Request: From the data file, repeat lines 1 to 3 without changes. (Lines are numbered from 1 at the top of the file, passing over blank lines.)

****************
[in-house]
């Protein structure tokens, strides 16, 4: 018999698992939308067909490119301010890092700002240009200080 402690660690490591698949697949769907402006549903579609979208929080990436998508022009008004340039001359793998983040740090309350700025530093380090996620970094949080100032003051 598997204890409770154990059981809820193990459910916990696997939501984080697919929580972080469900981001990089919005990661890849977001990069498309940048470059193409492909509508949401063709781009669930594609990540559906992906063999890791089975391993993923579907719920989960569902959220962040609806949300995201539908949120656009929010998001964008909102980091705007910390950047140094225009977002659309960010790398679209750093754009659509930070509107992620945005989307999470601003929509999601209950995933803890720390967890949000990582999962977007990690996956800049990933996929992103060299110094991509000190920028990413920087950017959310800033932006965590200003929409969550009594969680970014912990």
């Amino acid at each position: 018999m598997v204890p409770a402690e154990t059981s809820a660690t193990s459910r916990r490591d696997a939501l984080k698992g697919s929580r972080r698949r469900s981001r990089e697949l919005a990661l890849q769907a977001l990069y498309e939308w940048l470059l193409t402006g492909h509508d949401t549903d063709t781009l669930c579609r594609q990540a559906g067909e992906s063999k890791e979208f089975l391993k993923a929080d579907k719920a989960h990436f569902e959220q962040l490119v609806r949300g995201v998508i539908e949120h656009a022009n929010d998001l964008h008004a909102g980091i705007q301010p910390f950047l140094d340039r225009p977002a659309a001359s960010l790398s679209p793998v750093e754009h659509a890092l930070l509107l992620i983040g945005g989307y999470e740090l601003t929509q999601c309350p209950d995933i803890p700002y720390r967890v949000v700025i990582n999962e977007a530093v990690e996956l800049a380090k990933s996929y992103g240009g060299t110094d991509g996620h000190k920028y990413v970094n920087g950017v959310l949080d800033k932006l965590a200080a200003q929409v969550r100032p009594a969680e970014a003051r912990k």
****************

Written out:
[in-house]
């Protein structure tokens, strides 16, 4: 018999698992939308067909490119301010890092700002240009200080 402690660690490591698949697949769907402006549903579609979208929080990436998508022009008004340039001359793998983040740090309350700025530093380090996620970094949080100032003051 598997204890409770154990059981809820193990459910916990696997939501984080697919929580972080469900981001990089919005990661890849977001990069498309940048470059193409492909509508949401063709781009669930594609990540559906992906063999890791089975391993993923579907719920989960569902959220962040609806949300995201539908949120656009929010998001964008909102980091705007910390950047140094225009977002659309960010790398679209750093754009659509930070509107992620945005989307999470601003929509999601209950995933803890720390967890949000990582999962977007990690996956800049990933996929992103060299110094991509000190920028990413920087950017959310800033932006965590200003929409969550009594969680970014912990």
């Amino acid at each position: 018999m598997v204890p409770a402690e154990t059981s809820a660690t193990s459910r916990r490591d696997a939501l984080k698992g697919s929580r972080r698949r469900s981001r990089e697949l919005a990661l890849q769907a977001l990069y498309e939308w940048l470059l193409t402006g492909h509508d949401t549903d063709t781009l669930c579609r594609q990540a559906g067909e992906s063999k890791e979208f089975l391993k993923a929080d579907k719920a989960h990436f569902e959220q962040l490119v609806r949300g995201v998508i539908e949120h656009a022009n929010d998001l964008h008004a909102g980091i705007q301010p910390f950047l140094d340039r225009p977002a659309a001359s960010l790398s679209p793998v750093e754009h659509a890092l930070l509107l992620i983040g945005g989307y999470e740090l601003t929509q999601c309350p209950d995933i803890p700002y720390r967890v949000v700025i990582n999962e977007a530093v990690e996956l800049a380090k990933s996929y992103g240009g060299t110094d991509g996620h000190k920028y990413v970094n920087g950017v959310l949080d800033k932006l965590a200080a200003q929409v969550r100032p009594a969680e970014a003051r912990k």